Television programs.PortalCLIOArchiveGRID
United States.--Federal Communications Commission.PortalCLIOArchiveGRID
World War, 1939-1945--Journalism, Military.PortalCLIOArchiveGRID

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History / Biographical Note

Biographical Note

Fred Friendly (1915-1998) was born Ferdinand Friendly Wachenheimer in Manhattan, New York. Son of Samuel Wachenheimer, a jewelry manufacturer, and Therese Friendly Wachenheimer, he lived in New York until the family moved to Providence, Rhode Island in 1926. He graduated from Hope Street High School and then attended Nichols Junior College in Massachusetts, where he graduated with an associate's degree in 1936.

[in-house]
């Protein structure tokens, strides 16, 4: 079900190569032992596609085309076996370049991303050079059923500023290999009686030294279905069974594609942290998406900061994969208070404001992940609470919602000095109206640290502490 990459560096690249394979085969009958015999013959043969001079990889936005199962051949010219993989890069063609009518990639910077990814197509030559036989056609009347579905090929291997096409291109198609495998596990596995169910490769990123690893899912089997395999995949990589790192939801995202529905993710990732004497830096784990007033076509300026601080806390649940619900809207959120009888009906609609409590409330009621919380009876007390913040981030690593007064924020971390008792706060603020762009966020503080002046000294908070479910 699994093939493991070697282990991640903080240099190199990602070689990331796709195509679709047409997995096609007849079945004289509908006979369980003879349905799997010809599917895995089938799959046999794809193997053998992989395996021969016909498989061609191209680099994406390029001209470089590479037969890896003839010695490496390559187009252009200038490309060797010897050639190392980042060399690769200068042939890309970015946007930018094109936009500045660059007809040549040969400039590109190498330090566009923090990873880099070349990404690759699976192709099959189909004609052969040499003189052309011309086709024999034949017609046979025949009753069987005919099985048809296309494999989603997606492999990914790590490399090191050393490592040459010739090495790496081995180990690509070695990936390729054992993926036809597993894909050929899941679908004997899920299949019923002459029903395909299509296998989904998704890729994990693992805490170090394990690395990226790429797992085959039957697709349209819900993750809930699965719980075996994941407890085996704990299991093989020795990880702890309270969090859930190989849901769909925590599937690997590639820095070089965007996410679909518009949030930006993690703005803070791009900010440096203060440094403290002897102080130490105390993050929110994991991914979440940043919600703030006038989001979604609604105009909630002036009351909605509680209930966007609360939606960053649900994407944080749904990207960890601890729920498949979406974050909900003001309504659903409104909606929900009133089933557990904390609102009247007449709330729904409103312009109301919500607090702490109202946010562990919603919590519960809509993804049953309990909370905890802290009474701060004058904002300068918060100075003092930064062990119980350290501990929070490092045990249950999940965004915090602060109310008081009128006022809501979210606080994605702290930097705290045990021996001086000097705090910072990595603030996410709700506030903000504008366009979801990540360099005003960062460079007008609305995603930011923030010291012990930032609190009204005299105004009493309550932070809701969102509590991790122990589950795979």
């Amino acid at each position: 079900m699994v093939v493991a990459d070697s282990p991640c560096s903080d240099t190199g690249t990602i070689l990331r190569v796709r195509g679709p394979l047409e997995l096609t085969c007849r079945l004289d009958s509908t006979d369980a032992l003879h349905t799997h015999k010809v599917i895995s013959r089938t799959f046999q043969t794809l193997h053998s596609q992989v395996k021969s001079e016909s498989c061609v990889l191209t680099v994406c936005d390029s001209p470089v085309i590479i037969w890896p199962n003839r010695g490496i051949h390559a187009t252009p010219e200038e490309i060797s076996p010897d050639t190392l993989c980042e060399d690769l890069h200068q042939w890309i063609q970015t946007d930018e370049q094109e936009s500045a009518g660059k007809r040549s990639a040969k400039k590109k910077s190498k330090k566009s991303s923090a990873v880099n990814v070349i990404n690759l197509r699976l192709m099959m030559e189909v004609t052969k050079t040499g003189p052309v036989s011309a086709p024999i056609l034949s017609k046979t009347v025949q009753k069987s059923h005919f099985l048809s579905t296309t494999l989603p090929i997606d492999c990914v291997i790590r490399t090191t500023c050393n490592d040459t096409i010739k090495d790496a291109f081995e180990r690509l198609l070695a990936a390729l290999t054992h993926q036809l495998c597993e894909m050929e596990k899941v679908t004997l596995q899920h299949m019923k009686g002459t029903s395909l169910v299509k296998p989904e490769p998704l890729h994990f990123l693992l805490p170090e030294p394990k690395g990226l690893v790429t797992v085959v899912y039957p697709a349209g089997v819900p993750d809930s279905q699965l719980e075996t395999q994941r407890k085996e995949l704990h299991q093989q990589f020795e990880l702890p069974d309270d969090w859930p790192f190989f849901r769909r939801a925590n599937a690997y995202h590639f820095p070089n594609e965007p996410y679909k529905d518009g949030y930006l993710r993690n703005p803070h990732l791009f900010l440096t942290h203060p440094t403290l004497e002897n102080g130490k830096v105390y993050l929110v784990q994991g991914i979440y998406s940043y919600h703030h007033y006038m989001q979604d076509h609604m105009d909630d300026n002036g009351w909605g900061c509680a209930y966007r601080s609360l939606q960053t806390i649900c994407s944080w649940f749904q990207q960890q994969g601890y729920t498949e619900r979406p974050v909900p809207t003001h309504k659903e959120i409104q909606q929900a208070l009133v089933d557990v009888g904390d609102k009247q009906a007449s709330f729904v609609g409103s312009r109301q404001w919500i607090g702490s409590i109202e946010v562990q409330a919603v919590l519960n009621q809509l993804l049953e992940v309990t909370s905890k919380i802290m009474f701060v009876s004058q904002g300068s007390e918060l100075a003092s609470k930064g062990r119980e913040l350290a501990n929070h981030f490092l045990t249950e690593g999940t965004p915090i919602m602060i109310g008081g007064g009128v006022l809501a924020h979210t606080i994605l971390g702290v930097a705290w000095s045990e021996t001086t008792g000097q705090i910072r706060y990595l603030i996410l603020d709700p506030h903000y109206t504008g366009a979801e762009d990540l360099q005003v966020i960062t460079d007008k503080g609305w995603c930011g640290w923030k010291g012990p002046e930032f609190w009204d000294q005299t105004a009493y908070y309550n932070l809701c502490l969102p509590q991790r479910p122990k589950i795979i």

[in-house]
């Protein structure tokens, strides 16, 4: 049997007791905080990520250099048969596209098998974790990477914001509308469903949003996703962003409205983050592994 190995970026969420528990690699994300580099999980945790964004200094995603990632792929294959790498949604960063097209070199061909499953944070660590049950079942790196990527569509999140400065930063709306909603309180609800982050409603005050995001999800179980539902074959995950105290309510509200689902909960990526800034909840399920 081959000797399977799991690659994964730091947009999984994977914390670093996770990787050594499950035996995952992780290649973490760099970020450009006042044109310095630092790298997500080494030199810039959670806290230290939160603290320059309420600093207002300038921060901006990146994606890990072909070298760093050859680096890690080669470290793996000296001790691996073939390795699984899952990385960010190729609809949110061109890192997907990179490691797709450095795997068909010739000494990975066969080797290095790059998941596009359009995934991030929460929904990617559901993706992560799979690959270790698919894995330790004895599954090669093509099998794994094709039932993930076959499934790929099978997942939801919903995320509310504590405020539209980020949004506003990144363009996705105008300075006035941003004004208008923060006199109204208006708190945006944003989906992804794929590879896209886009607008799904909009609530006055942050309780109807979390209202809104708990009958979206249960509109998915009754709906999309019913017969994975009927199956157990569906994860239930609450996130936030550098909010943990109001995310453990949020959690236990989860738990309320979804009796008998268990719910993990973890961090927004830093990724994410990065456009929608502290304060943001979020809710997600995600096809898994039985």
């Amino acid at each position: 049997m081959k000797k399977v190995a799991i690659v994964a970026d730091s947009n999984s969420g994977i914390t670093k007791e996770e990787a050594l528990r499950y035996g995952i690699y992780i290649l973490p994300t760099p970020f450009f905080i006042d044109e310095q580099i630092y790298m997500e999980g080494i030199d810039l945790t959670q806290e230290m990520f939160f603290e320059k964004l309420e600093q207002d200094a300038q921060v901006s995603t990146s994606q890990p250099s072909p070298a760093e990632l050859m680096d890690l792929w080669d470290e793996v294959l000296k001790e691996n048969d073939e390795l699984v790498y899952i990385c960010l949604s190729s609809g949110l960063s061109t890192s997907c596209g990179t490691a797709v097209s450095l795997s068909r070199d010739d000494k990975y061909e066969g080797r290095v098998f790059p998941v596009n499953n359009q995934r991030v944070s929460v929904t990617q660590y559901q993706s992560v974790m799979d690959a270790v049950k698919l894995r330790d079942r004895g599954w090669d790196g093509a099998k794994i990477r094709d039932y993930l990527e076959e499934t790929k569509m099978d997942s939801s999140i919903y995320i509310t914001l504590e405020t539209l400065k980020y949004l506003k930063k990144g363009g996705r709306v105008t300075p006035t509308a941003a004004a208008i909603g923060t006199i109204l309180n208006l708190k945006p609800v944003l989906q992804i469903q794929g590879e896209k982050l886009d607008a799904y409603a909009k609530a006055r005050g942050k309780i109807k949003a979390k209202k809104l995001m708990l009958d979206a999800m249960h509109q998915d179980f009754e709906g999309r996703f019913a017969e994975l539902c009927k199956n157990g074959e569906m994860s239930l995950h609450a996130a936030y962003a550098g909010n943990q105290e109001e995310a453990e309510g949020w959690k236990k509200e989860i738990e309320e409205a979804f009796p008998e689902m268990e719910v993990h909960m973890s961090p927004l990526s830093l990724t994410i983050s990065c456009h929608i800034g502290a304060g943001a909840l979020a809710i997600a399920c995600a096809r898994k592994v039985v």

Wachenheimer began his broadcast career as a radio announcer in Providence, where he took his mother's maiden name and was thereafter known as Fred Friendly. He wrote and narrated a program on WEAN called "Footprints in the Sands of Time", a short radio documentary program that profiled historic persons.

Friendly served in the Army during World War II and worked as a correspondent for "CBI Roundup", an Army newspaper for the China-Burma-India Theater. He was present at the liberation of the Malthausen concentration camp in Austria. Following Victory in Europe Day (May 7, 1945) he was granted a three-month leave of absence to travel in Europe. There, he experimented with audiotape techniques while making a documentary about troops. While this documentary was never distributed, it taught him much about audio techniques and the power of original footage. By the time he was discharged in 1945, as a master sergeant, he had been awarded four battle stars, the Legion of Merit, and the Soldier's Medal, which he received after he rescued several persons from a dock fire in India.